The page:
Wonderful, John. All this information you kindly shared is very welcome, and much appreciated. Cheers! 🙂

                • heidi says: 144 comments

                  Thank you for the info on builders. We just added some closets to our bedrooms (which previously had none) and I had the carpenter who worked on the project remove and reinstall the origional wood trim. I noticed it was written on JL Story… and didn’t know if that was the builder or the lumber yard. Now I think I know… 😉

    • LadyBelle says: 61 comments

      I didn’t even realize that was a vintage bathroom. I thought the owners had modernized and gone with the new full body showers that seem the rage these days. It’s always nice to learn when something is vintage to the house and yet is still that useful and amazing.

  6. Julie says: 107 comments

    That shower!!!!!!!!!!! I don’t think I’ve ever seen one of those in person. Wow.

  7. Tia P. says: 54 comments

    I would live like a Queen in this home! Flawless!

  8. Kelly, OHDKelly, OHD says: 11832 comments

    1901 Folk Victorian
    Chestatee, GA

    This has been on the site off/on since 2014, not sold yet. Got around to updating the photos and details, moved to the front page. Comments above may be older.

  9. RosewaterRosewater says: 6545 comments
    OHD Supporter

    1875 Italianate cottage
    Noblesville, IN

    Sad to see this one still sitting unsold. Saint Joseph seems to be a tough market at this price point, likely for reasons well discussed on previous threads. It’s a darn shame. This house has spectacular, early Arts and Crafts details: as does this one which did sell after a short while, (but it is THE cat’s meow IMO – so no surprise there);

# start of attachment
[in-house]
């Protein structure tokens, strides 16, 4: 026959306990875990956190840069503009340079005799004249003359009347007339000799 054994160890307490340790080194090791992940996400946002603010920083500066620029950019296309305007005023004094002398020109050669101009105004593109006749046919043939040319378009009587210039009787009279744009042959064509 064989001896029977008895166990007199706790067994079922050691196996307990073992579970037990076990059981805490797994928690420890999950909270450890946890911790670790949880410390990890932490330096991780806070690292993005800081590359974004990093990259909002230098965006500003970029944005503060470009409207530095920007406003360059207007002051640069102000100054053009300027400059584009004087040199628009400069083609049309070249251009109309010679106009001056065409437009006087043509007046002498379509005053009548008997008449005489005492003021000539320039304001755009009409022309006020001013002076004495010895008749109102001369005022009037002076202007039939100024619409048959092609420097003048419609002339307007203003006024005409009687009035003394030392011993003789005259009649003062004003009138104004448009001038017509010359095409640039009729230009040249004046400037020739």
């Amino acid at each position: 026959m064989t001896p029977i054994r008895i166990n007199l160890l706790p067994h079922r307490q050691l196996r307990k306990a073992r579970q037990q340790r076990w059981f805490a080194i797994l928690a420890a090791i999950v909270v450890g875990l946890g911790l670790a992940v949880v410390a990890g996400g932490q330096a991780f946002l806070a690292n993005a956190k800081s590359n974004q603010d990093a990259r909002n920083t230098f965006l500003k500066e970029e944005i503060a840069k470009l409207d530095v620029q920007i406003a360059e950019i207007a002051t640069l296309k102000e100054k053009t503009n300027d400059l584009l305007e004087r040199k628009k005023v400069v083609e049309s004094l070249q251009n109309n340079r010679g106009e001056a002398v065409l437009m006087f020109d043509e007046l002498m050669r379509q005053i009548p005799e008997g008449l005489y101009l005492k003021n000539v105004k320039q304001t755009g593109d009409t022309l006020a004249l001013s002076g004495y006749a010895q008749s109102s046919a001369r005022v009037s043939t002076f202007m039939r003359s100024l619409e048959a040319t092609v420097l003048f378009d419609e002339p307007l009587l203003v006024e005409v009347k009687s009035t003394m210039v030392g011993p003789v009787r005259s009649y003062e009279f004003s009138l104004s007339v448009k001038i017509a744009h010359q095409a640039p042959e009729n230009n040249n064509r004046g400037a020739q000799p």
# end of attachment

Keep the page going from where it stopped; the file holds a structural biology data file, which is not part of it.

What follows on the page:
• Scott Cunningham says: 394 comments

      This home is actually one of the mid to lower range homes available in St Joe. If you do a recon on Zillow you will find some truly stunning properties. St Joe is a buyers paradise for old homes. The houses you can get for $2-$300K are simply amazing. There are so many in the city that its tough to keep track of them all.

      That being said, St Joe is a place you have to go to WITH money. Don’t go there planning to earn it. The economy collapsed years back, and there are simply no decent jobs to be had. As a result, the city, and sadly its grand houses, has faded badly.

  10. says: 41 comments

    Have mercy. I am filled with longing-this is just too beautiful!

  11. Colleen J says: 1168 comments

    Something to be said about a big brick home up on a hill, and this one is no disappointment. WoW.

  12. EyesOnYou1959EyesOnYou1959 says: 276 comments
    Lincoln, NE

    OMG and WoW! What a beautiful home! I would buy this home for that massive
    front porch alone, lol!

  13. Lissie says: 264 comments

    Wowza what a house! Gorgeous woodwork and built-ins. Since most everyone is making comments on the shower I think its wild and cool.

  14. Karen says: 116 comments

    The Pittock Mansion in Portland, Oregon, has an original ribcage shower. As far as I know, it still works. The house is open to the public and well worth seeing.

  15. Sam says: 5 comments

    Amazing old home! Does anyone know what happened in st Joe in 2009/2010? The zillow home value graph shows this house being mid 300k in the early 2000s then peaks around 2.2 mil in 09/10 then drops back off to mid 300k again??

  16. sam says: 5 comments

    Gotya, thanks Kelly!

  17. Sandra says: 318 comments

    I prefer the older listing photos. 🙂 I’ll bet I’m not the only one who feels this way.

  18. JimHJimH says: 5120 comments
    OHD Supporter

    Interesting house! The Prairie Style porch addition is just a hint of the extensive makeover the interior received a decade or so after construction. There’s no going back to the Victorian era with this one!